Meaning and entrainment in language and music

Franco, Fabia ORCID logoORCID: and Cross, Ian (2012) Meaning and entrainment in language and music. Empirical Musicology Review, 7 (1-2) . pp. 2-4. ISSN 1559-5749 [Article]


This paper introduces a collection of papers originally presented in the context of three interdisciplinary meetings sponsored by the British Psychological Society (Research Seminar Competition), Middlesex University and the University of Cambridge. Franco & Cross are guest editors of this special double issue Vol 7 [1-2], in which fifteen articles are organized around a series of target papers each with two response papers.
The attempts to describe language and music in terms of their similarities and differences have been numerous and illustrious, spanning from functional to structural aspects. Universally present across human cultures, language and music are complex systems in which communication is based primarily on sound (although other senses, gesture and the motor system are involved) and in which specific brain disorders exist that affect both perception and production as in aphasia and amusia. Both systems involve the development of literacy based on specific alphabets and orthographies, notation systems and scales, which are, in turn, rooted in particular structures grouping subordinate elements according to rules that are largely (but not exclusively) culture-specific. However, scholars do not necessarily agree when debating on the degree to which language and music are to be considered as two specializations derived from the same system, or two distinct systems. This paper introduces two main themes in this debate: meaning and entrainment.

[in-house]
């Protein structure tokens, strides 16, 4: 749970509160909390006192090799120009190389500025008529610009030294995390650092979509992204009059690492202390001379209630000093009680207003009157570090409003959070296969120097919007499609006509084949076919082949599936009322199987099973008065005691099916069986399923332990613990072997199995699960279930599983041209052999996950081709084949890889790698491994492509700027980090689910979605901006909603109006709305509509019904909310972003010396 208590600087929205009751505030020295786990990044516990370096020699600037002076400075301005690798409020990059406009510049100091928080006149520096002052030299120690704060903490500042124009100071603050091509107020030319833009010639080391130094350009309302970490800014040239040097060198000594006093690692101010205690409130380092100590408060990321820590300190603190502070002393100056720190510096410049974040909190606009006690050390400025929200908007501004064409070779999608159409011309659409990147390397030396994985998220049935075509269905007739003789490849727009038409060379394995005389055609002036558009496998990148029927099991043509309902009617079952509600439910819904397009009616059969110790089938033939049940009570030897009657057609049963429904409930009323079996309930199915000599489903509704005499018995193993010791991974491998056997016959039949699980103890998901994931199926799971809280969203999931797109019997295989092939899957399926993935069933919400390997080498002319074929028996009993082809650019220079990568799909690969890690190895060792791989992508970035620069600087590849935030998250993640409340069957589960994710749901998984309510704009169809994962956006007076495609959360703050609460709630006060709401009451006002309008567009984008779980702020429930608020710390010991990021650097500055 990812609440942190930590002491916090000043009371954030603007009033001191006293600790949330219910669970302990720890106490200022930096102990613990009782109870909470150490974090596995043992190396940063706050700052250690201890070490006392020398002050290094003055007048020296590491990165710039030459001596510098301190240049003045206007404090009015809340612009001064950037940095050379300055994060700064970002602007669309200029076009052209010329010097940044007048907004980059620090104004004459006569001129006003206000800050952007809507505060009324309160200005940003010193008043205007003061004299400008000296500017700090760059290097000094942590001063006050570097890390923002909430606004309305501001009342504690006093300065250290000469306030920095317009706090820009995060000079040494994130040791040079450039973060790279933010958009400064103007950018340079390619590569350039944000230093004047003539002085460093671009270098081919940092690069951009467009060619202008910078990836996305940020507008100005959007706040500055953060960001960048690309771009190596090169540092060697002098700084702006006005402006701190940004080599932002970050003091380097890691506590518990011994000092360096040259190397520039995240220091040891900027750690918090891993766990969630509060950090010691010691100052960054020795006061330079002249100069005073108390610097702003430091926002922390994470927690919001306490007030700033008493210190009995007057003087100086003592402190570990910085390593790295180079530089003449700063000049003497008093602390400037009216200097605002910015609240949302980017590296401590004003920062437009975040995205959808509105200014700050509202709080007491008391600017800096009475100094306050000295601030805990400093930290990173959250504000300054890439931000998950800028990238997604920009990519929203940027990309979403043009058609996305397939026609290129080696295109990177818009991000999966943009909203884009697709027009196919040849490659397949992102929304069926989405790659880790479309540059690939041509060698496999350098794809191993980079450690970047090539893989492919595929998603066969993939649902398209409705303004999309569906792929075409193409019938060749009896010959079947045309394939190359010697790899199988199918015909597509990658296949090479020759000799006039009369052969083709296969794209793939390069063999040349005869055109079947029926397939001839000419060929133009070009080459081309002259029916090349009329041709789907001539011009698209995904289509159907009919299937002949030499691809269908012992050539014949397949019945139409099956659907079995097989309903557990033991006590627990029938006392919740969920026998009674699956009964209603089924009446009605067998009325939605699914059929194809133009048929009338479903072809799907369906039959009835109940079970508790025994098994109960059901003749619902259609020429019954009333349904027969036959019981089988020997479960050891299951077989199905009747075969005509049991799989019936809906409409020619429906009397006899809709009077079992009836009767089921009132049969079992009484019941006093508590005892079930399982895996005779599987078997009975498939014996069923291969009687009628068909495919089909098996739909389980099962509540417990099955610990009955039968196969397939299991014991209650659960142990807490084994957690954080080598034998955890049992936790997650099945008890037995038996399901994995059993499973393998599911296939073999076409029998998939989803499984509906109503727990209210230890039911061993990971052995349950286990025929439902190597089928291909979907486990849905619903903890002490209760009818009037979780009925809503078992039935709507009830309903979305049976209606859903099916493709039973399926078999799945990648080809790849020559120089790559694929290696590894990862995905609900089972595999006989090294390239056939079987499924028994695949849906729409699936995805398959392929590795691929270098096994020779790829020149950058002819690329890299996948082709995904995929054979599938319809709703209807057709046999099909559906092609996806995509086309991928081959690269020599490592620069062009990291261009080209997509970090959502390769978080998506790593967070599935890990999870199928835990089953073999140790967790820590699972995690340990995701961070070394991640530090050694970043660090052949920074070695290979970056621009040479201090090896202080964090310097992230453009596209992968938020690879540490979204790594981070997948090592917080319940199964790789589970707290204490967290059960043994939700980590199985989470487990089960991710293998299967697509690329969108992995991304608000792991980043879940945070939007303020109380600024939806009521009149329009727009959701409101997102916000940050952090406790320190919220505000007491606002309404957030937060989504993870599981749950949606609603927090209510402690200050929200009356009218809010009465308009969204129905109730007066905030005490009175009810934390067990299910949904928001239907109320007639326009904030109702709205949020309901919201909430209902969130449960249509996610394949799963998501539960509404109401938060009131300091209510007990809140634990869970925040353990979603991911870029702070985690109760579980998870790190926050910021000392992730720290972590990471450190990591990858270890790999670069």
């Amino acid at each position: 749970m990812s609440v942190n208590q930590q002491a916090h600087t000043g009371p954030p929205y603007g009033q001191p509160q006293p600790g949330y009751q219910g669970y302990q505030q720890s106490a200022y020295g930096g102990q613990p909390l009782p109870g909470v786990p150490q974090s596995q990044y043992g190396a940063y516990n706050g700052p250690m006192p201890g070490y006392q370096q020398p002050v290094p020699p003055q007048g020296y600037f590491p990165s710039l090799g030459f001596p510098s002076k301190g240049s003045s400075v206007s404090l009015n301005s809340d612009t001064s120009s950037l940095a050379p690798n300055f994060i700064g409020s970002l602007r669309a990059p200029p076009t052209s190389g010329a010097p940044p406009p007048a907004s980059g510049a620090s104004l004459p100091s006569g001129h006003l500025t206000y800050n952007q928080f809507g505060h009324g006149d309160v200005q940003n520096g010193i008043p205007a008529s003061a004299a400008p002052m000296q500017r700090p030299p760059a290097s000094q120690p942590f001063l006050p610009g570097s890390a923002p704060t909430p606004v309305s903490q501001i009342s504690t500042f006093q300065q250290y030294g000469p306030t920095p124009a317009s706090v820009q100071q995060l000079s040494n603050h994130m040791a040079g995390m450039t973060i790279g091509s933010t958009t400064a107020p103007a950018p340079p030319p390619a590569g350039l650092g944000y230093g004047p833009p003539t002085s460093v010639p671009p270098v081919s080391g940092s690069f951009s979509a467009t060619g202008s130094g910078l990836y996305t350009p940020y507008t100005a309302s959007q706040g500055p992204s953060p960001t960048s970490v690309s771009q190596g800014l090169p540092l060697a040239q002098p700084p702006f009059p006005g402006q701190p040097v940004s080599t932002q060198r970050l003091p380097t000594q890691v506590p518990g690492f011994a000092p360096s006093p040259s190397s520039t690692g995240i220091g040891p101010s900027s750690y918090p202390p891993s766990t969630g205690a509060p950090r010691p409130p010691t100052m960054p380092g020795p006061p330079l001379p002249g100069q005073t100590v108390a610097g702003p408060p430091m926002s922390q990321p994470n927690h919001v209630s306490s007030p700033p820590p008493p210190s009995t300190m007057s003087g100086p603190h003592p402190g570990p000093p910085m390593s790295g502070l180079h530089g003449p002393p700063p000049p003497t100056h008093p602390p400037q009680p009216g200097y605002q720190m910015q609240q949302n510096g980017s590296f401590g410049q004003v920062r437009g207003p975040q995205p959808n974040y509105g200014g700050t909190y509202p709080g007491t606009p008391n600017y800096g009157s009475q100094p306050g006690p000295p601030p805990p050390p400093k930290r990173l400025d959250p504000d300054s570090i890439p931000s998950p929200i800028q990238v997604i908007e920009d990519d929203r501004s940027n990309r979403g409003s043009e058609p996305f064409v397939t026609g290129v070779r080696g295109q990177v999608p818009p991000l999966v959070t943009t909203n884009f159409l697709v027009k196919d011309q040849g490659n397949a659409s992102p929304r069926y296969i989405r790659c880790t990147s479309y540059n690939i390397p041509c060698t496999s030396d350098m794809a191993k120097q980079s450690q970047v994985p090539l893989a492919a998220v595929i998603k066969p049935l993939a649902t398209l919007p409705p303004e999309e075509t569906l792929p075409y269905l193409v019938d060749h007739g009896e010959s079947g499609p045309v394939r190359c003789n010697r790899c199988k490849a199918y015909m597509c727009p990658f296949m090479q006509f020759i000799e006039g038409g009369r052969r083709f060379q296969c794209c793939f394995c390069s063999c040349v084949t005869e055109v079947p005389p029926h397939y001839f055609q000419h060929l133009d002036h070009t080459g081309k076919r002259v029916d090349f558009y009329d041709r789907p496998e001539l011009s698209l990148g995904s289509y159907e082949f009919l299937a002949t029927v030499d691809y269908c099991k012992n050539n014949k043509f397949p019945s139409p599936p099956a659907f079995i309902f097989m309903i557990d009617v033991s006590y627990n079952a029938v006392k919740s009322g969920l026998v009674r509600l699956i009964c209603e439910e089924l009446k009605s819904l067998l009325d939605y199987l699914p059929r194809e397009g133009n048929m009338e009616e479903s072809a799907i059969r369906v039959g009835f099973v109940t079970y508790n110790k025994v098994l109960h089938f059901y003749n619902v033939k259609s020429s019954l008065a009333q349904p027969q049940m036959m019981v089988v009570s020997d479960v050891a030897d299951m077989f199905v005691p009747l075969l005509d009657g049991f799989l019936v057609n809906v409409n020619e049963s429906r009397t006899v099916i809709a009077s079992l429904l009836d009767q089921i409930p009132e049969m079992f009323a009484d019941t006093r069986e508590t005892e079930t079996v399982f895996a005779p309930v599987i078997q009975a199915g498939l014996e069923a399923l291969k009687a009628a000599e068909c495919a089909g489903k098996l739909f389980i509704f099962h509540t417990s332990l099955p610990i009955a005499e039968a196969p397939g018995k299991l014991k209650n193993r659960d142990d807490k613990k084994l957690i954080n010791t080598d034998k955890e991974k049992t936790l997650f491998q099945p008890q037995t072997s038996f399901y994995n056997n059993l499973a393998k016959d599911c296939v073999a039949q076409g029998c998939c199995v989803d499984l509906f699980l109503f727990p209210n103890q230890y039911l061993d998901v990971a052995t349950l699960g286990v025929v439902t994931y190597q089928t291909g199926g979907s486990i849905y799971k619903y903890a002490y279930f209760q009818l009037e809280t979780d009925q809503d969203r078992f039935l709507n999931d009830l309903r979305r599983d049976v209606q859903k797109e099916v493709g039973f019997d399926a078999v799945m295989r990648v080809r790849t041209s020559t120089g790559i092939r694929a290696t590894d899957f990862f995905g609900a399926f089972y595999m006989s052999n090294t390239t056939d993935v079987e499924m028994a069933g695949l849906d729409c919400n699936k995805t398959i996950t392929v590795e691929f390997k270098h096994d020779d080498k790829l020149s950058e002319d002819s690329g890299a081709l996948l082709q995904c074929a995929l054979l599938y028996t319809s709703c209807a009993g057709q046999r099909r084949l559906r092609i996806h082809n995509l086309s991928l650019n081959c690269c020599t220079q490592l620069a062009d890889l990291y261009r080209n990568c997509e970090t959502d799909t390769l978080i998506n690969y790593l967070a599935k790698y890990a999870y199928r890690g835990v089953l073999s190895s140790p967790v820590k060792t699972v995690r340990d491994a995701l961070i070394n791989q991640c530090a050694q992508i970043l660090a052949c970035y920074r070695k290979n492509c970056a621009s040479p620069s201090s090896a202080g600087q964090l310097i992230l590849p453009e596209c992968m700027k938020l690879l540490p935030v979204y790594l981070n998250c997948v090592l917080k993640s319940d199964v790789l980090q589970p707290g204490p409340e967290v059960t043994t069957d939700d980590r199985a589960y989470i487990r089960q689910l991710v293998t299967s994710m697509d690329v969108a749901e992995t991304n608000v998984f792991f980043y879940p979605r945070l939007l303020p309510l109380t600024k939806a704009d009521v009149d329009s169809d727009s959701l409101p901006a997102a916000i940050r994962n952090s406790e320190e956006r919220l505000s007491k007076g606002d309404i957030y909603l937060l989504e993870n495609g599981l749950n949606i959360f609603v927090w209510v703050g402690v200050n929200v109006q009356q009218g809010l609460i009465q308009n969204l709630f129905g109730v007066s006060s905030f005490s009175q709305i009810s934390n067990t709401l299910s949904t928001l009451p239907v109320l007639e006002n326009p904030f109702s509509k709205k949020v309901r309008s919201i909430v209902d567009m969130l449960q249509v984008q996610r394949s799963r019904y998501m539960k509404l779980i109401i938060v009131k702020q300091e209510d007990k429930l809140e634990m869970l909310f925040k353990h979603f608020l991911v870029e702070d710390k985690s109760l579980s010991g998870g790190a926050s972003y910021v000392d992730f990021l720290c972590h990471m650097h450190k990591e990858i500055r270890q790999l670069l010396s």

Item Type: Article
Research Areas: A. > School of Science and Technology > Psychology > Language, Learning and Cognition group
A. > School of Science and Technology > Psychology
Item ID: 10118
Useful Links:
Depositing User: Fabia Franco
Date Deposited: 21 Mar 2013 08:13
Last Modified: 11 Oct 2019 17:19

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